At the same time, schools possess the remarkable opportunity to utilize their influence in fostering an environment that not only supports the academic growth of children, but also cultivates their mental health and well-being, happiness, and overall healthy development.
This is a year of unprecedented global humanitarian need. But it can also serve as a catalyst for resolute action and bringing about meaningful change. At the 2022 Transforming Education Summit (TES), in the context of COVID-19, over half of governments recognized the need to support mental health and well-being of both teachers and students – but very few articulated concrete measures. As the one-year anniversary of the TES just passed, it is imperative that we translate recognition into tangible action. The recommendations and case studies set out in WHO, UNICEF and UNESCO’s briefing note for national governments stand as invaluable tools to steer our collective efforts.
Governments and stakeholders currently find themselves presented with a series of paramount opportunities to capitalize on the progress initiated at TES and forge ahead with resolute and concrete commitments in addressing the mental health and psychosocial needs of children and young individuals affected by crises. These pivotal junctures include the Sustainable Development Summit, the Global Mental Health Summit in October and the Global Refugee Summit in December. By leveraging these influential gatherings, we can collectively propel the cause forward and effectuate meaningful change on a global scale.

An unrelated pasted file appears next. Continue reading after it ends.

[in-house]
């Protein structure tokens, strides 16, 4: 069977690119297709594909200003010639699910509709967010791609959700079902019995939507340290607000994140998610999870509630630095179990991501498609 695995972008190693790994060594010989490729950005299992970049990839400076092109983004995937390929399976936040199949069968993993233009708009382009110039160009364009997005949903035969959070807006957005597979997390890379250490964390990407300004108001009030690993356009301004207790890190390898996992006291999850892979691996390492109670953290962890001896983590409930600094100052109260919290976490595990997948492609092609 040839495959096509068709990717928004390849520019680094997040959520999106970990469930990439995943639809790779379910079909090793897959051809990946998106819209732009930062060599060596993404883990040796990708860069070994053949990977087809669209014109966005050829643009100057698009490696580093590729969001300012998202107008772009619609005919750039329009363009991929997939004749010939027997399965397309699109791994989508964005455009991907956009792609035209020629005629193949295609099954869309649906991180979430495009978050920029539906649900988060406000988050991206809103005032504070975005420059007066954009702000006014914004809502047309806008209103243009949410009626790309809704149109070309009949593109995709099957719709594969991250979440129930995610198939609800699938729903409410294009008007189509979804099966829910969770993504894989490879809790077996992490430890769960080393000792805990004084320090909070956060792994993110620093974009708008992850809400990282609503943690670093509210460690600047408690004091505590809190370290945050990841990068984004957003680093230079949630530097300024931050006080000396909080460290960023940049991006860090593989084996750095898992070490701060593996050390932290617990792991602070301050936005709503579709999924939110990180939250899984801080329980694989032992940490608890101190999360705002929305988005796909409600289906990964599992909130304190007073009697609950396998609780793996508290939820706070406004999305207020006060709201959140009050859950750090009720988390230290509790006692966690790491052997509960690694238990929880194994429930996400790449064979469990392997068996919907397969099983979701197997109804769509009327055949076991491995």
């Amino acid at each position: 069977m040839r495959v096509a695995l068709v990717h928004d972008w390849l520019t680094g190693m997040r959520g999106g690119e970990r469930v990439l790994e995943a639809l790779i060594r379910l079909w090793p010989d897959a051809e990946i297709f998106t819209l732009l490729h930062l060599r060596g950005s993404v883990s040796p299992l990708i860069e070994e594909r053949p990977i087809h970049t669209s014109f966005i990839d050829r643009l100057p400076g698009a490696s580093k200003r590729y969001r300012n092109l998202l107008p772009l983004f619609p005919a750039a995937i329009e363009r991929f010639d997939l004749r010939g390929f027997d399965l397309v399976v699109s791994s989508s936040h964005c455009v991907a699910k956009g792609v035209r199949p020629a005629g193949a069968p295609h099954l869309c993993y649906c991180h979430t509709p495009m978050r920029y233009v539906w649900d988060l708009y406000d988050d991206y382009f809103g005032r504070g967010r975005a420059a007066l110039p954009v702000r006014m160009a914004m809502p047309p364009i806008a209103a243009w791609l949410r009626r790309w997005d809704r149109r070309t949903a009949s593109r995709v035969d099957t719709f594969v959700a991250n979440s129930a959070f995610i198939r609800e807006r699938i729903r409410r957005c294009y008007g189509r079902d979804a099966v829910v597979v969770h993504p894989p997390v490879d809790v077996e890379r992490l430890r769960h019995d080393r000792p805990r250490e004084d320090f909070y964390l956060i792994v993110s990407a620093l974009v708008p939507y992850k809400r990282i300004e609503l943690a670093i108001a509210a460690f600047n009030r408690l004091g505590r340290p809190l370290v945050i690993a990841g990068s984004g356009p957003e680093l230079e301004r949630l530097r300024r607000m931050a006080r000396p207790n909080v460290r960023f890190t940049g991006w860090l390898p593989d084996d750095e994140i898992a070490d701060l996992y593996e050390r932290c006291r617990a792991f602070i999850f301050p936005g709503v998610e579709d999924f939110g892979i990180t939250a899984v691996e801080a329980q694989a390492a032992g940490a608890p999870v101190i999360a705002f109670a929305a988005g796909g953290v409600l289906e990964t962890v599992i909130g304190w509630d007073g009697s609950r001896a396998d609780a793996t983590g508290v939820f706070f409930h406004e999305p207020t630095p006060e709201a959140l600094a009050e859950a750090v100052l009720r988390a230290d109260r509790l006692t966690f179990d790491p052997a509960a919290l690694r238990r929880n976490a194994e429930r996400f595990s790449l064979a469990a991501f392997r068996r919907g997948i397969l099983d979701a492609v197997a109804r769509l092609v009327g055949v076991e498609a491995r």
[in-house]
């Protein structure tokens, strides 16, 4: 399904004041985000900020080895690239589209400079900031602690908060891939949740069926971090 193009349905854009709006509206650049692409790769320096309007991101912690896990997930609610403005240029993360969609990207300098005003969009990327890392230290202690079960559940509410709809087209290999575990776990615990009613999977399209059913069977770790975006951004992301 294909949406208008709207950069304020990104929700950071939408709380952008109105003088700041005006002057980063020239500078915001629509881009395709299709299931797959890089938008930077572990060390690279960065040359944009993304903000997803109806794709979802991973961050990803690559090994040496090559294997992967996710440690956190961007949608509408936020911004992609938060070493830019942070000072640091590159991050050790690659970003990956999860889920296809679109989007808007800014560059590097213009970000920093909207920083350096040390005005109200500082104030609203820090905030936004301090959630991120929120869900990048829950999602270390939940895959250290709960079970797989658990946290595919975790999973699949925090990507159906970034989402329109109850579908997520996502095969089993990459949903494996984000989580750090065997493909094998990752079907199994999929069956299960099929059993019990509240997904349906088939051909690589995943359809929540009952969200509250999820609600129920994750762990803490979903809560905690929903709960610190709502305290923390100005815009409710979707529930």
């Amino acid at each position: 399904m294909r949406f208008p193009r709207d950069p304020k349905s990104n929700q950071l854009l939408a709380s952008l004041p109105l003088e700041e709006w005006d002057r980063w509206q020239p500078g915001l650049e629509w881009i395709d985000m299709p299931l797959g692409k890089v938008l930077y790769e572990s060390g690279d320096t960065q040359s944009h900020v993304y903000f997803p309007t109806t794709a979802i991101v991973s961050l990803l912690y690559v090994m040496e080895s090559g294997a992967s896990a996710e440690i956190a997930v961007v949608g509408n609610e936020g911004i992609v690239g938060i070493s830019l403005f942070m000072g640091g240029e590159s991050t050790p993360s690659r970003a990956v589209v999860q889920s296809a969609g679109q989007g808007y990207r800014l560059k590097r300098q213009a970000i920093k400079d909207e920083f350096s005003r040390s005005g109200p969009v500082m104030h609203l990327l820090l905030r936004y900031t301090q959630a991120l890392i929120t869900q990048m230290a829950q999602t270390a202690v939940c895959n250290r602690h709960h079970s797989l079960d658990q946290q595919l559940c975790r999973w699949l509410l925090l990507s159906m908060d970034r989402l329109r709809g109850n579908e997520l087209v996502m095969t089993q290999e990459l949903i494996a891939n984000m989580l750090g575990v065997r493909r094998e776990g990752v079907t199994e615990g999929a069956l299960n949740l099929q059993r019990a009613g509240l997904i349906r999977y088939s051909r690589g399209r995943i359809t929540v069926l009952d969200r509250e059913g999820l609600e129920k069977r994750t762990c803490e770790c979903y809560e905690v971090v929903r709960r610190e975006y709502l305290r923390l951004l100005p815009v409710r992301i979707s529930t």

What is the World Economic Forum doing about mental health?
Taking decisive action will yield significant dividends, empowering children to gain the essential skills they need to learn and thrive today and in the future. Now is the time to make strategic investments in mental health and psychosocial support for children affected by crises; safeguarding their well-being both in the present and for a prosperous future.
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The views expressed in this article are those of the author alone and not the World Economic Forum.